PREP NOTEBOOK: Stature on field can't offset Evans' stature off it
An improved Riverside team appears to be a lock for a playoff spot, but a return there for the first time since 2006 will have a lot to do with Pirate running back Joel Evans.
He just might be 5-feet-4-inches tall in cleats. Maybe. But the 185-pound cannonball has rushed for 1,473 yards in eight games including 102 against Hillside, one of the better 4-A teams in the state, on Friday.
Yet there appears to be little room for him on college rosters.
“What more does this kid have to prove?” Riverside coach David Hackney said.
Not much, according to Campbell University, which has extended Evans an offer. But the Camels don’t offer traditional scholarships. Hackney said Evans would be covered financially under grants and other aid the school could provide.
Other schools have shown interest in Evans, Hackney said, but he said he can’t understand why a running back as productive as Evans isn’t getting more love.
“This kid can play football,” Hackney said.
In other words, Evans is not just a workout guy, although the guy can work out, benching 365 pounds, squatting at least 500 pounds, covering 40 yards of real estate in 4.5, Hackney said.
And don’t think that Evans is some dummy who’d get tackled trying to qualify academically for college. He has a 4.5 grade-point average and scored close to 1600 on the SAT, Hackney said.
“My thing is if the kid can play football, then give the kid a shot,” Hackney said.
After working out at a major combine, Evans, Hackney said, was told that the only reason he didn’t get offered a scholarship was because he’s too short.
Former Hillside football player Desmond Scott was a 5-foot-9, 185-pound running back at Duke, where he wrapped up his career as a wide receiver.
“I’m sitting here trying to think at what part of the game does height really come into play at the running back position,” Scott said. “To be honest, I really can’t think of it right now. Maybe when it comes to you taking on a 6-2, 6-4 linebacker that’s trying to blitz you. Yeah, you can hit him low, but he still outweighs you and is taller than you and has longer arms.”
Evans’ superior strength would allow him to compensate for his lack of height, Scott said.
“Strength is a big part of the game, especially for him, because if he’s able to deliver a blow — like that first initial blow to have that impact (to) cause the linebacker to back up,” Scott said. “I know when I got my hands on some folks, it was a wrap, because I was strong. I bench pressed 405 (pounds) at 185 (pounds). And you’re saying (Evans is) short and stocky, so that’s a bigger blow than I was able to deliver.”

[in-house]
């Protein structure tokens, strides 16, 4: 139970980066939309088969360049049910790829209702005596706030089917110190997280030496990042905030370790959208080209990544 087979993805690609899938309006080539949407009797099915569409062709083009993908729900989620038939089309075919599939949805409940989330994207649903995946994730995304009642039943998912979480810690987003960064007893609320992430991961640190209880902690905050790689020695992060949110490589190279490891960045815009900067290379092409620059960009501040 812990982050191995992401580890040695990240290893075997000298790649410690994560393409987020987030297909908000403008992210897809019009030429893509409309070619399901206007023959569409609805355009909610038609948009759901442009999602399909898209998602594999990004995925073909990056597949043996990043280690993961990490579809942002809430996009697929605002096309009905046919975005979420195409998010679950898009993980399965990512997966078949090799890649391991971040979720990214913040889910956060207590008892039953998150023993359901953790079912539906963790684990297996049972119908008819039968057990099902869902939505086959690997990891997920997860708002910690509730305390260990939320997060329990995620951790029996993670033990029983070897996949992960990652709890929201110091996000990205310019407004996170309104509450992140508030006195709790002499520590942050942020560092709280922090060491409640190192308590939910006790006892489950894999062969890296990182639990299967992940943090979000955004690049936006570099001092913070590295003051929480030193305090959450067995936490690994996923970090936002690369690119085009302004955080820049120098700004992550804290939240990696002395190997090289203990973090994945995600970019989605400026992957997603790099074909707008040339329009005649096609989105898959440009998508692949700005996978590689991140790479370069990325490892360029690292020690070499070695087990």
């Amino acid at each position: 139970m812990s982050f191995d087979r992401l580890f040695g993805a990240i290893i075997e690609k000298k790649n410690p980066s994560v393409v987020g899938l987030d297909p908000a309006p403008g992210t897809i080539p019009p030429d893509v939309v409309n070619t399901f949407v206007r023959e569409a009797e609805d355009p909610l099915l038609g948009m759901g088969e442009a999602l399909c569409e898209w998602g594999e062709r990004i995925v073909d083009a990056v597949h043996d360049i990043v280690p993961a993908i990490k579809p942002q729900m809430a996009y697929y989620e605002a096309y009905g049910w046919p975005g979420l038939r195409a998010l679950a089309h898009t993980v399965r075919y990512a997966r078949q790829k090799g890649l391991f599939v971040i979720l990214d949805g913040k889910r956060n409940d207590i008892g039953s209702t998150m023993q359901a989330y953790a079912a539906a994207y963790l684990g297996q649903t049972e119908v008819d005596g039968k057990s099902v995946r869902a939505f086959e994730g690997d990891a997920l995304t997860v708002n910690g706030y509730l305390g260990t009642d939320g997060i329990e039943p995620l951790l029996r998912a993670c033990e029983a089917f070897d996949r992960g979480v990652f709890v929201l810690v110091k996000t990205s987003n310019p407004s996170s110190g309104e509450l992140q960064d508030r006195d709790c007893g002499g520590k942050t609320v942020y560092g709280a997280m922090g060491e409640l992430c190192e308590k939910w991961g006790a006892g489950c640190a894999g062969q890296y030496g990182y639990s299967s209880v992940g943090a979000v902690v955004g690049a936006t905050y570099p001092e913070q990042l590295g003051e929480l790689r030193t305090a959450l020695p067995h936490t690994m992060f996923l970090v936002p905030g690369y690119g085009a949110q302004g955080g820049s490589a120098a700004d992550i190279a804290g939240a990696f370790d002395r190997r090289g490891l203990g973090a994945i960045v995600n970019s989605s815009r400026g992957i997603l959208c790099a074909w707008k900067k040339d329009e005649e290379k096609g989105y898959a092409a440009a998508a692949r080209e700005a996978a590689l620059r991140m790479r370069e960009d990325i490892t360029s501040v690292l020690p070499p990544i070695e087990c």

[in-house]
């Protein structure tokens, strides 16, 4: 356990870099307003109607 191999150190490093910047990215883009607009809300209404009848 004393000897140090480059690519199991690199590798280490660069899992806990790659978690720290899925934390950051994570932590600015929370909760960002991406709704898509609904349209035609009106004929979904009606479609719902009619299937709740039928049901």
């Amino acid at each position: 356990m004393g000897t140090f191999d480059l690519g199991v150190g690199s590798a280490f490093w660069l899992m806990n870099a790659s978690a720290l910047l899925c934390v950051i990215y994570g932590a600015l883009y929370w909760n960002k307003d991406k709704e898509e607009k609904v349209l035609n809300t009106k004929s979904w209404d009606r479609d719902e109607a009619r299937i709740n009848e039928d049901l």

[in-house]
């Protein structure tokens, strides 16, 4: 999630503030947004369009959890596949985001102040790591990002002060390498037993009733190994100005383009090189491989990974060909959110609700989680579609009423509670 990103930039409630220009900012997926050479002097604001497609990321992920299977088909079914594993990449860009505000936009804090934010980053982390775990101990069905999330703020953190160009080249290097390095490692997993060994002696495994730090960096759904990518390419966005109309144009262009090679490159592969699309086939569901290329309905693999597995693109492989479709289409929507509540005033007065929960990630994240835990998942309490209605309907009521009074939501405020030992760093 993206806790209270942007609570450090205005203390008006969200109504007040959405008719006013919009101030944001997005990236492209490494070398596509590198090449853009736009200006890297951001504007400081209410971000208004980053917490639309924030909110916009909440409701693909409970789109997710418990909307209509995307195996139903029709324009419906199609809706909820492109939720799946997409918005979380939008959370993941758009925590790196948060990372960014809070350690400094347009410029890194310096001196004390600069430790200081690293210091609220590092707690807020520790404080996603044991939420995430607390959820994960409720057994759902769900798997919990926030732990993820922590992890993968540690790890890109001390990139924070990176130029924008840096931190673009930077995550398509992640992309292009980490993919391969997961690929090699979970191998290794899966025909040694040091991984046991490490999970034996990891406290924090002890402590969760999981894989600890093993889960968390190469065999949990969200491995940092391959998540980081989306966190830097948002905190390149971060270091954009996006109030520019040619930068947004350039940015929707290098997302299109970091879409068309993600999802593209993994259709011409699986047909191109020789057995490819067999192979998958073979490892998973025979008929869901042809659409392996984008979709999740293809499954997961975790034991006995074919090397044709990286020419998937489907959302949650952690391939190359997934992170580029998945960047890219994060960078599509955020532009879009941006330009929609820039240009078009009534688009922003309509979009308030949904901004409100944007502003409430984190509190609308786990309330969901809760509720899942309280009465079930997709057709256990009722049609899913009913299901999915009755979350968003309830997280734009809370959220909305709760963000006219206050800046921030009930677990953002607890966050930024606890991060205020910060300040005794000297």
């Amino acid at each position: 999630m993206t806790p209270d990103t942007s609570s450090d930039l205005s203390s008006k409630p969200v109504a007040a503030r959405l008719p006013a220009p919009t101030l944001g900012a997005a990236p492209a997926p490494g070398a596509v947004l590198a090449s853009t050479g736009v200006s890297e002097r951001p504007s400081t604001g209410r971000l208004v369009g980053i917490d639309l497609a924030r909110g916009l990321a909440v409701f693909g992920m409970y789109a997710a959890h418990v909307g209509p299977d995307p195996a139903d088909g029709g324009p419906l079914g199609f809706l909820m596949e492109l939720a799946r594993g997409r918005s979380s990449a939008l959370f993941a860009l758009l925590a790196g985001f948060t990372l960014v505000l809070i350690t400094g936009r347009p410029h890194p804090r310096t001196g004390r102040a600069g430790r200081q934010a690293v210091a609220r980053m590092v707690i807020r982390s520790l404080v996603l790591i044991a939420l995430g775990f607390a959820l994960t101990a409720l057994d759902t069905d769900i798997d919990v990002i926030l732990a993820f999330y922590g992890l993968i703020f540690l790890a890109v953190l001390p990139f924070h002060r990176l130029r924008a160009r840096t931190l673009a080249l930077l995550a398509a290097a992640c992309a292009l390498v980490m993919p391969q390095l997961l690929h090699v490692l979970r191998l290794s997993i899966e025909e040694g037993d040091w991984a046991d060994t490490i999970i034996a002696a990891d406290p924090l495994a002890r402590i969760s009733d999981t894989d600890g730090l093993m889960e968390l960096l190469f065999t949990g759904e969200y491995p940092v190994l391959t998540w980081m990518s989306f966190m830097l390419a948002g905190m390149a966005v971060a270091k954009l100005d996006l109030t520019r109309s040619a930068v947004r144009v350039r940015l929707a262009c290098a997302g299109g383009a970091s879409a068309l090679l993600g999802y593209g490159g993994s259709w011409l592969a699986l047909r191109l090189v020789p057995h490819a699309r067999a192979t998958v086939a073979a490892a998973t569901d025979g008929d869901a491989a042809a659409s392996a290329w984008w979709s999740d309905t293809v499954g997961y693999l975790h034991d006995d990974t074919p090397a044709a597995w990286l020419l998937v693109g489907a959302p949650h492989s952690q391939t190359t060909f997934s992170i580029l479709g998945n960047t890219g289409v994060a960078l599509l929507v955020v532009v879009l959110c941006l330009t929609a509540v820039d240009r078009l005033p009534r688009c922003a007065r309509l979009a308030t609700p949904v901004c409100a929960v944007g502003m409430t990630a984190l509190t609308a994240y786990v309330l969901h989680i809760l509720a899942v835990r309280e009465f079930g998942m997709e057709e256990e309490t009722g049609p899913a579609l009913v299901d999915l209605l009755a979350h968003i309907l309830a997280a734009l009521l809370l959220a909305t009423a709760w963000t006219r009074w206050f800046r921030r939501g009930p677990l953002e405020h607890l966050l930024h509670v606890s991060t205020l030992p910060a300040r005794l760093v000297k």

DEFENSES ON RUN
Northwood and Southern lit up the scoreboard 56-54 in Southern’s win Friday.
Both teams on offense love to spread things out and throw the ball both around and down the field, which is the trend these days.
So where’s the D?
Northwood coach Bill Hall said his Chargers aren’t neglecting the defensive side of the ball.
”We spend as much time now, if not more, on defense,” Hall said. “I have been coaching football for 26 years and have never been involved in a game like Friday’s. At our coaches meeting Sunday night and at practice (Monday), we made changes on D that will hopefully take care of the problems that were taking place in our secondary — and special teams — Friday night.”
The wonder is whether high school defenses are powerless to stop these spread offenses.
Southern coach Adrian Jones said high school players don’t have the same amount of time for film study as college players do, limiting what high school coaches can do to prepare their defenses for wide-open offenses.
It’s common for high school players to go both ways, which also cuts in on defensive prep time, Jones said.
SHARP OUT FOR YEAR
Carrboro coach Jason Tudryn said running back Trai Sharp will miss the rest of the season with a knee injury.
The Jaguars, 3-0 when he went down in the first series of a loss to Northwood, have only won once without him.
The latest conqueror was Burlington Cummings on Friday. Carrboro receiver-turned-back Marlin Johnson, who started at running back in Sharp’s absence Friday, left that game with a bruised shoulder, but Tudryn said he should be fine.
Johnson was also hurt in the Northwood game, missing time with an ankle problem.